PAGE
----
The Legionnaires’ disease outbreak that affected the Bronx several years ago hit the Upper East Side recently.

In a two-week span, one person, aged 90, died and six were hospitalized in Manhattan’s Lenox Hill neighborhood. Most of the cases occurred around the Third Avenue and East 70th Street area.

“I am deeply concerned that seven cases of Legionnaires’ disease have been reported in Lenox Hill,” said New York Congresswoman Carolyn Maloney in a statement. “I offer my sincerest condolences to the family of the individual who died from the disease. My thoughts are with those who have been infected, and I wish them a speedy recovery.”

Symptoms of Legionnaires’ disease include the flu, fever, chills, muscle aches and coughing. Some people affected by the disease could experience headaches, fatigue, loss of appetite, confusion or diarrhea.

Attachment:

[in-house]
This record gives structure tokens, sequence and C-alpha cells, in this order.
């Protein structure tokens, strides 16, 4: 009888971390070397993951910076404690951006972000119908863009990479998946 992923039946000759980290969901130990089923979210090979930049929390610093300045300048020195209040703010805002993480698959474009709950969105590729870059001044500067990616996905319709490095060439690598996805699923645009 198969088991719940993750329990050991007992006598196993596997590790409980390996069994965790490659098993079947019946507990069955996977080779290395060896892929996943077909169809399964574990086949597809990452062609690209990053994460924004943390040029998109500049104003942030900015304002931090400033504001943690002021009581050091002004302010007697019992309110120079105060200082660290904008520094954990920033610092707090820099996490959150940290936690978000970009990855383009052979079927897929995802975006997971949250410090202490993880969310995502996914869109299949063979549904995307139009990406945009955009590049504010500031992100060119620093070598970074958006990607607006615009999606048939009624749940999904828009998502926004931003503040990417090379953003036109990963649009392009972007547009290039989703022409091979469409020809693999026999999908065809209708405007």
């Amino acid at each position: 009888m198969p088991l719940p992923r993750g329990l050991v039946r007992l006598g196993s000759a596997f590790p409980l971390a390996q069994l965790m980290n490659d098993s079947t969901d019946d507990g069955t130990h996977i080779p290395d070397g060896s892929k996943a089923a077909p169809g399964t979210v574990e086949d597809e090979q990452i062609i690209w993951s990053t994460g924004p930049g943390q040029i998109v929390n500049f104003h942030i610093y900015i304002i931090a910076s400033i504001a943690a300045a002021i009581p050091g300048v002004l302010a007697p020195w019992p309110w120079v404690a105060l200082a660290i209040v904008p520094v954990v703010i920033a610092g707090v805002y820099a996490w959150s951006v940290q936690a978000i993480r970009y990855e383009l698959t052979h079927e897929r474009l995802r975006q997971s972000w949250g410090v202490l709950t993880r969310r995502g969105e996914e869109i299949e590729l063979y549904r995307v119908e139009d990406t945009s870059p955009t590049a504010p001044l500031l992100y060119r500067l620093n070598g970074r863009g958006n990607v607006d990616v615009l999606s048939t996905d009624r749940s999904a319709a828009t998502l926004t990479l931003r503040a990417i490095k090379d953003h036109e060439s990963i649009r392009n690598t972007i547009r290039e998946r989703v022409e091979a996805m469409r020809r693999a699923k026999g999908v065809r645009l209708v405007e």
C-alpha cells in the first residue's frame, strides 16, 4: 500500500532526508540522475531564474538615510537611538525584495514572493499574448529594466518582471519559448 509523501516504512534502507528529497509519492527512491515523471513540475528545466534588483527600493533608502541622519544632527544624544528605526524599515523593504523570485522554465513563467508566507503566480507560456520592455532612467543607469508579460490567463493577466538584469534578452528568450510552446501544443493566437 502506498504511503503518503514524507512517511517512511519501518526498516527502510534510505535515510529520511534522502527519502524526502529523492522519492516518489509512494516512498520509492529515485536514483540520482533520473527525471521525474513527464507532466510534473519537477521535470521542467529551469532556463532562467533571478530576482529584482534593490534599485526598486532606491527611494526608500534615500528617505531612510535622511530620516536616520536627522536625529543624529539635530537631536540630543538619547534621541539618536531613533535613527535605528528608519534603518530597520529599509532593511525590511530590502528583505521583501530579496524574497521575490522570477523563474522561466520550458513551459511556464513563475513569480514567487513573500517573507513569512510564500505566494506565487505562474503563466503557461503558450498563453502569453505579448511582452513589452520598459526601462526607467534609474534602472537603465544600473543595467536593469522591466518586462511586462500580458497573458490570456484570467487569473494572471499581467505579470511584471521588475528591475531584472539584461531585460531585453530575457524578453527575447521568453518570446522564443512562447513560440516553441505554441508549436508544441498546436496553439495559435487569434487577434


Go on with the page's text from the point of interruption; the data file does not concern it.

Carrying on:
According to the New York City Department of Health, Legionnaires’ disease can be treated with antibiotics. Those at high risk include the elderly, especially those who smoke cigarettes and people with chronic lung diseases or weakened immune systems. In many of the cases in the Bronx and Lenox Hill, people contracted the disease by inhaling water vapors from water cooling towers that were contaminated with the legionella bacteria.

“The Health Department has identified an increase and cluster of Legionnaires’ disease cases in the Lenox Hill area,” said New York City Health Commissioner Dr. Mary T. Bassett in a released statement. “We have begun an investigation to determine the source of the cluster, focusing on cooling towers in the neighborhood. I urge individuals in this area with respiratory symptoms to seek medical attention right away.”

“My office has been in contact with the New York City Department of Health and Mental Hygiene and was informed that the department is actively investigating these cases and sampling and testing water from all the cooling tower systems within a half kilometer radius of Lenox Hill,” Maloney stated.